From his perch as the CIO of The Bank of New York Mellon, an institution with $1.1 trillion in assets under management and $11.3 billion in revenues, Kurt Woetzel has run a gauntlet, orchestrating a complicated integration of two global institutions, fostering creative thinking in a far-reaching enterprise, and coping with data breaches. But underpinning it all is a commitment to innovation, and a belief that, in his words, "innovative growth ensures survival, that you have to work across silos, and that a diversity of thought, experience and skills is a main catalyst for innovation."
The BNY Mellon is very much a technology company in disguise, according to Woetzel. Nearly every aspect of the company is driven by technology, including the service touch points for clients-which has made the successful integration of Bank of New York and Mellon over the past year absolutely vital. The major initiatives covered by IT within the integration include: application integration, infrastructure organization, organizational structure, moves to growth centers, and bank charter consolidation. A few of the integration projects undertaken by Woetzel's team include the consolidation of data centers in different geographies and optimizing the technical workforce in the Americas, Europe, Asia and Australia to rationalize a proprietary transaction processing system.
To foster a culture of innovation across the enterprise, Woetzel created the Office of Innovation to tap employee creativity, create revenue growth, improve profitability and increase the company's competitive advantage. More than 70 percent of ideas submitted are from BNY Mellon employees. A steering committee studies the ideas and so far about 15 percent have been funded and/or implemented. Today, more than 20 patents are pending.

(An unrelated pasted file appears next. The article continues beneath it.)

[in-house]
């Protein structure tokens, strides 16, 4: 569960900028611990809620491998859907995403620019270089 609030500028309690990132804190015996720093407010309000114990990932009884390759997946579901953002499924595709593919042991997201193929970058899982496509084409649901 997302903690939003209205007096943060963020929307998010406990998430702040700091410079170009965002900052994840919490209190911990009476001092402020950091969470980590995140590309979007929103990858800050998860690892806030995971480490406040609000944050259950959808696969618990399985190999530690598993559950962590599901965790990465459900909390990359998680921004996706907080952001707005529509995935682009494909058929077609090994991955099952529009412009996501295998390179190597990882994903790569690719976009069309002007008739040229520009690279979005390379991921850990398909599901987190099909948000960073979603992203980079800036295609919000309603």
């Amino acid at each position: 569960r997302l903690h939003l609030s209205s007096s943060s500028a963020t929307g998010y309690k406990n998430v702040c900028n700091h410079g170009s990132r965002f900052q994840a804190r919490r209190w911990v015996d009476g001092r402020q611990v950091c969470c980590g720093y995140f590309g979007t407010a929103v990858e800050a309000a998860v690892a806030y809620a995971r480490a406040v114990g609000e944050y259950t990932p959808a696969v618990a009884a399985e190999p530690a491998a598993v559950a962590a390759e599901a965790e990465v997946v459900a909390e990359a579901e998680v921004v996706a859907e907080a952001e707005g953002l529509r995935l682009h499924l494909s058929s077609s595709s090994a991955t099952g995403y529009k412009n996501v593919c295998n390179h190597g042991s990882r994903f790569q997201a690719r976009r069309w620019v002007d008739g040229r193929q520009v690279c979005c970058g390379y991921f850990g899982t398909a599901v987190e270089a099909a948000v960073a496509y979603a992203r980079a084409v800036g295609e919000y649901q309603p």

Woetzel explains that the Office of Innovation adds a framework and discipline to the process of product development, and streamlines the innovation process. The ideas generated range from process and product innovation to more strategic, structure innovation and new product development. The ideation workshops draw on a wide range of business expertise and skills from inside and some from outside the company. For instance, the workshop might begin with the question: 'What is the foundation of the credit crisis?' From there the questions progress: 'How did it start? What's happening exactly? How does it create opportunities?' If, for instance, the answer is that there are opportunities around deposit capture, then the workshop might then delve deeper into the kind of deposit products that make the most sense.
A signature innovation under Woetzel is the Enterprise Tracking Service. ETS tracks the end-to-end location of financial transactions at any given time-much like Federal Express tracks packages en route. With $23 trillion in assets under custody and thousands of clients served from more than 100 markets, isolating the status of any single transaction in real time is a major challenge. Now, through ETS, a transaction is traced as it passes through the entire chain, across all technology platforms, business applications, and message/middleware handoffs. Overall, this view has produced better client service, improved processing efficiencies, and points the way toward other areas of product development.
But as Woetzel and most CIOs with much experience under their belts know, not all CIO duties are about inspiring innovation, some are simple damage control. Here, too, an experienced CIO with a well-constructed game plan is essential. Back in May, BNY Mellon lost data tapes containing personal information on 12 million people. The bank definitely took its lumps from the press and politicians and a customer lawsuit, but for what could have been a public relations disaster, the bank escaped with its reputation in tact. Luckily, there's no evidence the data has been used for illicit purposes; the bank is offering two years of free credit monitoring and $25,000 of ID theft insurance.
If called by a fellow CIO looking for advice on how to handle such a breach, Woetzel says the primary point he would make is the need to have an incident management protocol in place beforehand so you know how to handle a breach before it ever happens. "You need to take into account the parties that need to be part of the information flow (state authorities, regulators, customers, managers), and insure that the protocol is well codified." Also, he says, the protocol should be thoroughly analyzed on an ongoing basis for any opportunities to improve the process.